Tuesday, February 19, 2013
In my experience, making a book is a slow and oddly tense undertaking. For my current project based on the first chapter of Margaret Fuller's Summer on the Lakes in 1843, the initial challenge was accurately transcribing the original text, including checking on antique spellings such as visiters and choak. Because I am not using imposition software to organize the folios of words and image, I have to depend upon myself to make sure everything is in the right order and right-side-up. As any proofreader knows, this is a challenge when you are really, really familiar with the text.
When the twenty-two folios of this book, five folded pages each, were assembled, I was ready to sew them together. You might imagine this to be peaceful, meditative process, but hanging on to the ever-tall stack of pages while wielding the needle and waxed thread, not tying myself in knots, is no easy task.
Gluing up the sewn book block brings stability and a growing sense of bookiness to the whole thing. As of this morning, the body is secure, the end bands tight and straight, and Ms. Fuller's heady description of Niagara Falls is ready for a spine.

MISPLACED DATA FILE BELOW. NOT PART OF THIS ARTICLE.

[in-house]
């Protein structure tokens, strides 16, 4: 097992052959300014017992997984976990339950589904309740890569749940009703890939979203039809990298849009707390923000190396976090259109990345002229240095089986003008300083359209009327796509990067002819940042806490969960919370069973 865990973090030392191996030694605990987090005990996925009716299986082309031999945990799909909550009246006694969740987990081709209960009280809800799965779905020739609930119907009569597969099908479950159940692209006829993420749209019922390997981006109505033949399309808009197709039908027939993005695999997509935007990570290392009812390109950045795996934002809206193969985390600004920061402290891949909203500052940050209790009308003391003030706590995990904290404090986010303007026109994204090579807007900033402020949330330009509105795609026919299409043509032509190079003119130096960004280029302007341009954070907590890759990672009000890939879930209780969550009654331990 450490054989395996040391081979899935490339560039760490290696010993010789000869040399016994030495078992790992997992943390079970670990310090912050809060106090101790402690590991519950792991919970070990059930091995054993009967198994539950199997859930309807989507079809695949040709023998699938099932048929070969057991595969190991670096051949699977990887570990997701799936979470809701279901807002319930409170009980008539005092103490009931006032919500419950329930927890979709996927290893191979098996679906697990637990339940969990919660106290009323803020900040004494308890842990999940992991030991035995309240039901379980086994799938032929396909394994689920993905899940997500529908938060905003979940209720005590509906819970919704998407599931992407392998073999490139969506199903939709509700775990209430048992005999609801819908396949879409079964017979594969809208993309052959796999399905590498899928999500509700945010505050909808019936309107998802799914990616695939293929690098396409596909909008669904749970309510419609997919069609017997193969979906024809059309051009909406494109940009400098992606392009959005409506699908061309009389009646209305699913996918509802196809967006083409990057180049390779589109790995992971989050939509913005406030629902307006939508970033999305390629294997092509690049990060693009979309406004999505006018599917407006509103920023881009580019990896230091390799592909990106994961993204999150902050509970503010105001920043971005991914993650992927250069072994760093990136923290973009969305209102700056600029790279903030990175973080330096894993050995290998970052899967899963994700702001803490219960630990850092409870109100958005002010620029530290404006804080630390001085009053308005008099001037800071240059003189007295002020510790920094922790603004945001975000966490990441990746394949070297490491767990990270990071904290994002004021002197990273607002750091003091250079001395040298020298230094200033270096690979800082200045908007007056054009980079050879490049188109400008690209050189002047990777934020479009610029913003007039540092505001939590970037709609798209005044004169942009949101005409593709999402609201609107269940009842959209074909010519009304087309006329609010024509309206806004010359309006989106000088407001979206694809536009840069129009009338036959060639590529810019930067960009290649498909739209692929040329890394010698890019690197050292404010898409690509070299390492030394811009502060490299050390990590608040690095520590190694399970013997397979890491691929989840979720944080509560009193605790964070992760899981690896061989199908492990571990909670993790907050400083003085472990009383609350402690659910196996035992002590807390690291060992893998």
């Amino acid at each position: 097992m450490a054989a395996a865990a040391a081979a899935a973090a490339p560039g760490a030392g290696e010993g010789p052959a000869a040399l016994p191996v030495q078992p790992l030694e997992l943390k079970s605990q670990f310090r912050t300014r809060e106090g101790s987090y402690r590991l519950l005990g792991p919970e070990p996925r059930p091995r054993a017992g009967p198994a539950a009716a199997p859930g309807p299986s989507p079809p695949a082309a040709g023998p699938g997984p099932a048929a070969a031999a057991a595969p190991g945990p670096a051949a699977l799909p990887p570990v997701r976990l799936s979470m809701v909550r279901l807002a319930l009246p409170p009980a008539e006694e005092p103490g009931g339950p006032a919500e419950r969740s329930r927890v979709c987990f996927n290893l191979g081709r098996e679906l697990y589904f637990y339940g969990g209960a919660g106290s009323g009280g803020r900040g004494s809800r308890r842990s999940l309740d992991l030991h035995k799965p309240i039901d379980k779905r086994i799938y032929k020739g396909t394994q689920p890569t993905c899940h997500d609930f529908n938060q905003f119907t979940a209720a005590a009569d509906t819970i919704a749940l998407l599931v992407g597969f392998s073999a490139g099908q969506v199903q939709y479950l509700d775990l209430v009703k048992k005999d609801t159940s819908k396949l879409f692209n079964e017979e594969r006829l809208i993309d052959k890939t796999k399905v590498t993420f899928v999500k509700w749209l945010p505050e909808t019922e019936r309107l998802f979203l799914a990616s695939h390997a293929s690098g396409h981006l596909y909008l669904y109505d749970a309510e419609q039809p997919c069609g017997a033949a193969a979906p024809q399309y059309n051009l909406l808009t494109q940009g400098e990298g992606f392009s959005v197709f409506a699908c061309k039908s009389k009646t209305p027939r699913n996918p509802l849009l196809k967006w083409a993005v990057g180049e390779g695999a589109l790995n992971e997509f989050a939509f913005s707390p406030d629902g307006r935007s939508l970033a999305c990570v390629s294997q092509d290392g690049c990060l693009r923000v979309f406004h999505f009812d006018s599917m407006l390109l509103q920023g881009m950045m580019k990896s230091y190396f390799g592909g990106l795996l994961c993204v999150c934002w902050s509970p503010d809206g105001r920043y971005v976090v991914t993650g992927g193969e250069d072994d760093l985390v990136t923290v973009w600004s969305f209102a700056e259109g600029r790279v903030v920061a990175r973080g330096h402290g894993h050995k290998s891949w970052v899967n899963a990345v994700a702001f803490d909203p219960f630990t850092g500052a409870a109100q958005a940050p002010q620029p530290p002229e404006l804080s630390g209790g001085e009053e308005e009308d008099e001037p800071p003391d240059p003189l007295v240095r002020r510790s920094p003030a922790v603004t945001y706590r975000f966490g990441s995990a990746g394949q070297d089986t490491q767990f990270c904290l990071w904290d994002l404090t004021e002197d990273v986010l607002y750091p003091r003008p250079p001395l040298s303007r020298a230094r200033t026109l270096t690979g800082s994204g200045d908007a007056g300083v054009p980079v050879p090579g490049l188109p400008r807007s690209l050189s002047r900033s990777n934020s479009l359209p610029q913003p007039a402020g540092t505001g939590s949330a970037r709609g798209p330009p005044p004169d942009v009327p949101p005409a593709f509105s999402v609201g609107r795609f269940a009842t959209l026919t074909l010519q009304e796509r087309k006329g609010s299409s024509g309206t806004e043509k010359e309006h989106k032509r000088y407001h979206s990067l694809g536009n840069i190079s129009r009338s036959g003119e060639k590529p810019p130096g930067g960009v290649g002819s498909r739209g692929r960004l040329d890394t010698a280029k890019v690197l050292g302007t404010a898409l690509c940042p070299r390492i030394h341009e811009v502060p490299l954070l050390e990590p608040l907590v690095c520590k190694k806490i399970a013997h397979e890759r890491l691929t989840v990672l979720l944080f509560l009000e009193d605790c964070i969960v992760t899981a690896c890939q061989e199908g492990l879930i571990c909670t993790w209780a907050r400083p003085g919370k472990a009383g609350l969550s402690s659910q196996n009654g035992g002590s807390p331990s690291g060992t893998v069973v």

Thursday, February 14, 2013
For a few years I have been circling gingerly around a book project suggested by Priscilla Juvelis, the astute owner of Priscilla Juvelis Rare Books in Kennebunkport. She thought that the writings of Margaret Fuller -- author, editor, journalist, literary critic, educator, Transcendentalist, and women’s rights advocate -- would resonate with me and with the themes I bring to my book object work. Priscilla was right, and I am intrigued by this Margaret Fuller -- trail-blazing, intellectual, and highly, deeply sensitive.
Her book Summer on the Lakes in 1843 is packed with observations about the journey she made from the cultured atmosphere of Cambridge and Concord to the wilds of Buffalo, Chicago, and Milwaukee. It is, however, her nearly fevered experience of Niagara Falls that asked to be transcribed, translated, and re-imagined in my studio.
I have had my own love affair with Niagara Falls, and Margaret Fuller's response is entirely understandable to me. The phenomenon of the place nearly undoes her sensibilities:
"My nerves, too much braced up by such an atmosphere, do not well bear the continual stress of sight and sound. For here there is no escape from the weight of a perpetual creation; all other forms and motions come and go, the tide rises and recedes, the wind, at its mightiest,moves in gales and gusts, but here is really an incessant, an indefatigable motion. Awake or asleep, there is no escape, still this rushing round you and through you. It is in this way I have most felt the grandeur---somewhat eternal, if not infinite."
So now I have gathered my own easily excited nerves and have embarked on a book of only one chapter -- Niagara, June 10, 1843. Her words are illustrated and, I hope, illuminated by my digital composites of rocks and water. The book will be dense with paper, thread, transparency, and rhythm. The structure that will house it is still in my mind --- sparkling, fluid, heavy, blue, and vivid.